Sure Dividend

High-Quality Dividend Stocks, Long-Term Plan
Member's Area

High Dividend 50: Bank of Marin Bancorp

Published on June 21st, 2024 by Josh Arnold

High-yield stocks pay out dividends that are significantly more than market average dividends. The S&P 500’s current yield is only ~1.2%, so “high-yield” has taken on a new meaning from what it may have been historically.

High-yield stocks can be very helpful to shore up income after retirement. A $120,000 investment in stocks with an average dividend yield of 5% creates an average of $500 a month in dividends.

We have created a spreadsheet of stocks (and closely related REITs and MLPs, etc.) with dividend yields of 5% or more…

You can download your free full list of all high dividend stocks with 5%+ yields (along with important financial metrics such as dividend yield and payout ratio) by clicking on the link below:


Next on our list of high dividend stocks to review is Bank of Marin Bancorp (BMRC).

The bank has a very impressive 17-year dividend increase streak, much higher than most of its financial services competitors.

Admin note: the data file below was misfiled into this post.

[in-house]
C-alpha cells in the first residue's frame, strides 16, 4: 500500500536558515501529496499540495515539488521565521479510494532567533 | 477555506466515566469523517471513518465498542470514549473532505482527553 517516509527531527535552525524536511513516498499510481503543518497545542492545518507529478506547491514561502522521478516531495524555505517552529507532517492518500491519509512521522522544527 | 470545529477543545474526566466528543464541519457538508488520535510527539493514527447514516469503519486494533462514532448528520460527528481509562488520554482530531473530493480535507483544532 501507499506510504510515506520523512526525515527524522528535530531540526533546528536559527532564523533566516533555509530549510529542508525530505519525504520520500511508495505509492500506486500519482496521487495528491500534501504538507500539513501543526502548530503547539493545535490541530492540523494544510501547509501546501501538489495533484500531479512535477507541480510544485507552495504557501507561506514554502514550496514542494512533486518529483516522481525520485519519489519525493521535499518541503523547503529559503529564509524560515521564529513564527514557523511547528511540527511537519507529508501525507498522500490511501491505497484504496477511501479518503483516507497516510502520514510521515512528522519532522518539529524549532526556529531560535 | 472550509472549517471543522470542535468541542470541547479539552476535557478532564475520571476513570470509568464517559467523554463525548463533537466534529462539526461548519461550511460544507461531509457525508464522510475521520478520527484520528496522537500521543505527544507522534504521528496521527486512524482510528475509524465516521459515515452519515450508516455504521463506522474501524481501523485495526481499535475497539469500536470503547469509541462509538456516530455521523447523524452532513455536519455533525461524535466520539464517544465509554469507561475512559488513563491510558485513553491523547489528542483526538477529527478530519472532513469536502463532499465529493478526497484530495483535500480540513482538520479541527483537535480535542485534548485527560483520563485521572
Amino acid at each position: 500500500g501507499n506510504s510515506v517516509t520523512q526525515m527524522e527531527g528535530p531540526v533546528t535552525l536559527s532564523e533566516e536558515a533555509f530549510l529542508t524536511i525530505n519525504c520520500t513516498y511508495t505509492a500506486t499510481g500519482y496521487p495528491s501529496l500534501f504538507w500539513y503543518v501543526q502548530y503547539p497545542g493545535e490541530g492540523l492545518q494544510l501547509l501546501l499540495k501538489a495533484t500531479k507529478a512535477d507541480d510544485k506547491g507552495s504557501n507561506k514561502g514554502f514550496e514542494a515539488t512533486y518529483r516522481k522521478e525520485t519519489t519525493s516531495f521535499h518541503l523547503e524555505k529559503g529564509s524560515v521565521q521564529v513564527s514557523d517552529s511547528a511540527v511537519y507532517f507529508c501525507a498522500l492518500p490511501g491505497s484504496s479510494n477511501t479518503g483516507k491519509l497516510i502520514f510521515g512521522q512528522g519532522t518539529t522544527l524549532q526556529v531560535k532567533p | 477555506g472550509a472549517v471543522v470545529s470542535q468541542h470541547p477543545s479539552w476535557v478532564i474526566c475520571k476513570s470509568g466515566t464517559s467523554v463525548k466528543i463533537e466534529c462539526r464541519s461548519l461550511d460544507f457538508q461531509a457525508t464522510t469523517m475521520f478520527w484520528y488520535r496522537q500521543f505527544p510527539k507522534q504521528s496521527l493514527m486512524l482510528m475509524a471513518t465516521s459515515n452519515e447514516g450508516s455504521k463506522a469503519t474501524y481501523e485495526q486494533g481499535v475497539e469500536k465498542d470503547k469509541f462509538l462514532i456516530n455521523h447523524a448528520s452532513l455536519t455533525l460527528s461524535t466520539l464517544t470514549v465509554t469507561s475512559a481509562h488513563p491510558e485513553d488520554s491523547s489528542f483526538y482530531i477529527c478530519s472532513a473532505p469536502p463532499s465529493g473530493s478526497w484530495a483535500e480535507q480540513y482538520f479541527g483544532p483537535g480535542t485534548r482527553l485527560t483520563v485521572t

Bank of Marin has been able to sustain this dividend increase streak through strong credit quality and prudent risk exposure, both of which drive sustainable earnings over time.

Business Overview

Bank of Marin Bancorp is the holding company for Bank of Marin, which is a small community bank based in Novato, California.

The company was founded in 1989 and currently employs just over 300 people, meaning it is quite small in the world of banks.

Like other banks, Bank of Marin provides basic checking and savings products, retirement accounts, certificates of deposits, business services, as well as various types of real estate and business loans.

Source: Investor presentation

The company’s total assets have grown to nearly $4 billion today, and it staffs 34 office locations in Northern California.

Bank of Marin’s first quarter earnings showed a decline in earnings from $9.4 million a year ago to just $2.9 million. The prior quarter saw earnings of just $0.61 million, so it was a strong improvement sequentially.